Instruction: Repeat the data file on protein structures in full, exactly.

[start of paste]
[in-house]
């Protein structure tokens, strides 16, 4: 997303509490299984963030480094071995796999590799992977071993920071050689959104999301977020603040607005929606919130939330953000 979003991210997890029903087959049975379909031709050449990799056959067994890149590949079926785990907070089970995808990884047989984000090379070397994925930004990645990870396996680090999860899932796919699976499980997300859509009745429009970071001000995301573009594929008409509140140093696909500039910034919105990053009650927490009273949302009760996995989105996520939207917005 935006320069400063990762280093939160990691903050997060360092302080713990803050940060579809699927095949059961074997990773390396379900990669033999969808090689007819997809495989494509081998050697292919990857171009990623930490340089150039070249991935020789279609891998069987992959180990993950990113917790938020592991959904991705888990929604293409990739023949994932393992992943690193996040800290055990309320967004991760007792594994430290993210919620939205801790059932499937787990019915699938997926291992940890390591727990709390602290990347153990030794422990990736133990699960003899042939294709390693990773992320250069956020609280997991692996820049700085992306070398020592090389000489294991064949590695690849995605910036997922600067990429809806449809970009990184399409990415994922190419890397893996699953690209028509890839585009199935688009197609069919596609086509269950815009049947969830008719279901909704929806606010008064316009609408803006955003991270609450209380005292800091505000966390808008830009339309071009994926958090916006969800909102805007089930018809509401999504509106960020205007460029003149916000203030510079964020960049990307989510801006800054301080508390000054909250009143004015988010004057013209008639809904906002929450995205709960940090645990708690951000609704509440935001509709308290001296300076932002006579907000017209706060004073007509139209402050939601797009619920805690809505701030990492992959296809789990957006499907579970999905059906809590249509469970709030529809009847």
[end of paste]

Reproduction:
[in-house]
């Protein structure tokens, strides 16, 4: 997303509490299984963030480094071995796999590799992977071993920071050689959104999301977020603040607005929606919130939330953000 979003991210997890029903087959049975379909031709050449990799056959067994890149590949079926785990907070089970995808990884047989984000090379070397994925930004990645990870396996680090999860899932796919699976499980997300859509009745429009970071001000995301573009594929008409509140140093696909500039910034919105990053009650927490009273949302009760996995989105996520939207917005 935006320069400063990762280093939160990691903050997060360092302080713990803050940060579809699927095949059961074997990773390396379900990669033999969808090689007819997809495989494509081998050697292919990857171009990623930490340089150039070249991935020789279609891998069987992959180990993950990113917790938020592991959904991705888990929604293409990739023949994932393992992943690193996040800290055990309320967004991760007792594994430290993210919620939205801790059932499937787990019915699938997926291992940890390591727990709390602290990347153990030794422990990736133990699960003899042939294709390693990773992320250069956020609280997991692996820049700085992306070398020592090389000489294991064949590695690849995605910036997922600067990429809806449809970009990184399409990415994922190419890397893996699953690209028509890839585009199935688009197609069919596609086509269950815009049947969830008719279901909704929806606010008064316009609408803006955003991270609450209380005292800091505000966390808008830009339309071009994926958090916006969800909102805007089930018809509401999504509106960020205007460029003149916000203030510079964020960049990307989510801006800054301080508390000054909250009143004015988010004057013209008639809904906002929450995205709960940090645990708690951000609704509440935001509709308290001296300076932002006579907000017209706060004073007509139209402050939601797009619920805690809505701030990492992959296809789990957006499907579970999905059906809590249509469970709030529809009847």